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Tips For Teaching Phonics

admin - Oct 07 2018

Phonics is a vital part in teaching English pronunciation and reading. Implementing phonics-learning into your lessons will give students the tools they need to decode the English language.  Phonics makes reading and spelling of words much easier and that is why it’s a very important part when teaching English to non-native speakers.


What is Phonics exactly?

Phonics is the separate sounds that letters make in a word. These are usually called phonemes. When reading we pronounce these separate sounds by putting them together forming a word.  


Reading phonetically vs Memorizing words:

When teaching an ESL student to read you can do it in two different ways.  Reading phonetically or reading by sight. When you teach reading phonetically, the student will decode words by using phonemes. But when you teach reading by sight, the student will memorize the shape of the word. When students only memorize words and what they look like, they will have difficulty decoding new words.  If a student knows phonetic sounds and they are presented with a new word, the student will be able to recognize the sounds the word is made of.  I recommend teaching phonic sounds!


Tips on teaching Phonics:

1.  Know phonics to teach phonics

Even though the alphabet has 26 letters there are 44 phonemes in total. Make sure you know how to pronounce these 44 phonemes and how they are used. Knowing phonics yourself will help your students also understand it better – here is a great website that list them :

The 44 Phonemes in English


2.  Don’t do it all at once

Divide phonemes into groups, most TEFL textbooks already do it for you. But if you are teaching your own topics divide phonics into groups and teach them gradually. Just like new vocabulary or sentence structures, you have to give the student time to practice and repeat.

Just like in the video link below, for teaching the Alphabet’s phonics sounds, it’s a great idea to say A is for apple -  /a/,  /a/,  /a/pple and so on.  Students have to learn three things at once – the alphabet song’s pronunciation, the phonic sound and a word that’s associated with the sound.  There’s a big debate whether this is too much information at a time for a young learner to learn.  But if you take it step by step, for example 5 sounds per class

Class 1 = a-e,

Class 2 = f-j,

Class 3 = k-o,

Class 4 = p-t,

Class 5 = u-z

Class 6 = Review a-z


Students will have time to review and practice and surely know the Alphabet and their phonetic sounds after revision and practice.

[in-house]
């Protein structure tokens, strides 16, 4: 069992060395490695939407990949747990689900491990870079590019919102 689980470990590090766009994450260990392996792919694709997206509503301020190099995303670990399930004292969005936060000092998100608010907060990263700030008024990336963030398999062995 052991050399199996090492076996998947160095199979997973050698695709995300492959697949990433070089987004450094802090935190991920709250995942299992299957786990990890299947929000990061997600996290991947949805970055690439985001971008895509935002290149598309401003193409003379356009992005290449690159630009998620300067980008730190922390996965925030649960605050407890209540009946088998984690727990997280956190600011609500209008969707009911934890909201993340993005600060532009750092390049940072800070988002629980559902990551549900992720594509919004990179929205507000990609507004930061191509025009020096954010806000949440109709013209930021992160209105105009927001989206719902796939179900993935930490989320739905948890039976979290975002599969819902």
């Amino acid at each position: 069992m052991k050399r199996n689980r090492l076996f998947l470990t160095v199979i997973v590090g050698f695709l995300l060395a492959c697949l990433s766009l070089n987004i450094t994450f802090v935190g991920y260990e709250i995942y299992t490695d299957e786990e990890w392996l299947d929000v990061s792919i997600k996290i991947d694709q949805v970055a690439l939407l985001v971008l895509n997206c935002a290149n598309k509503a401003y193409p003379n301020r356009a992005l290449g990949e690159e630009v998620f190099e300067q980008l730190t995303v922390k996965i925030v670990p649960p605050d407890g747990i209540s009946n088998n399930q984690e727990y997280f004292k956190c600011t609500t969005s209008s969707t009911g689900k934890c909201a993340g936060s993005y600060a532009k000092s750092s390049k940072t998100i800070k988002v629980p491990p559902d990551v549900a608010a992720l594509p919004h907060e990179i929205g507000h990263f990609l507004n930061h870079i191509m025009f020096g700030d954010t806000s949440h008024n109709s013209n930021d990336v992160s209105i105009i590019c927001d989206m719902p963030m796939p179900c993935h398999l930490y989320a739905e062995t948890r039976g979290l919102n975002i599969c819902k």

3.  Always start with the alphabet first.

If you are unfamiliar with the Alphabet’s phonic sounds have a look at the following video https://www.youtube.com/watch?v=BELlZKpi1Zs

If you have young learners who are only just starting to memorize the Alphabet, it’s a great idea to introduce the phonic sounds with the learning of the alphabet. Use upper case ‘ABC’ to say the long vowel sound (like in the Alphabet song) and use lower case ‘abc’ to say the phonetic sound of the letter.


4.  Activities for teaching Phonics:


Here are a list of activities that you can adjust according to skill level and age of your students. Remember that not all exercises have to be extremely difficult, keeping it easy and simple can increase your students’ confidence and motivation.


5.  Letters on the board

Teacher writes some letters/phonemes on the board. 

Teacher then says a word, for example: ‘duck’ ‘hop’ etc. Students have to try and spell the word by using only the sounds on the board. Let students write down the correct spelling. After 5-10 words, go through the spellings and sounds of each word. Try to avoid using too many different vowel sounds as it can be really challenging especially for younger students.



  • Phonics Bingo

This activity works exactly like the game Bingo but instead of numbers you use letters and sounds. 

Give each student a Bingo card that you’ve prepared before the time. Read out the phonetic sounds of the letters. Students have to recognize the sound and get three in a row to win the Bingo.  You can add the song to your lesson plan for fun!

  • Missing letter/sound

Write down a few words on the board go through the words with your students for example: dog, cat, log, mat. Let them close their eyes while you erase some of the letters:  _og, ca_, _og, _at.  Teacher says the word and students have to say the sound that’s missing – if your students can write the alphabet let them fill in the missing letter onto the board. Reward them for each correct answer, of course.


  • Short vowel practice

After introducing short vowel sounds you can do the following activity. Write down two short vowels on the board, if your students are at a higher level you can add more short vowels.  Draw a big circle around each vowel.  Teacher reads words and students have to point or throw a sticky ball at the short vowel that’s used in the word.


  • Red and Blue

Give each student a red and blue card. The red representing one sound for example: hard ‘g’ and the blue representing another sound for example soft ‘g’. Read hard and soft ‘g’ words and student has to raise the color that’s associated with the sound. Speed up reading the words to challenge your students or add ‘j’ into the mix.


There are many websites that can give you flashcards, worksheets and audios to practice phonics in your classroom.

Phonics Play

Kiz Phonics

Smart Kids

Star Fall


Also a wide variety of phonics tutorials and listening exercises are available on youtube, check out Turtle diary’s phonics videos on youtube:    

If you haven’t been focusing on Phonics in your TEFL classroom I really hope that these resources and information will give you that boost to start implementing it as soon as possible into your lesson plans.

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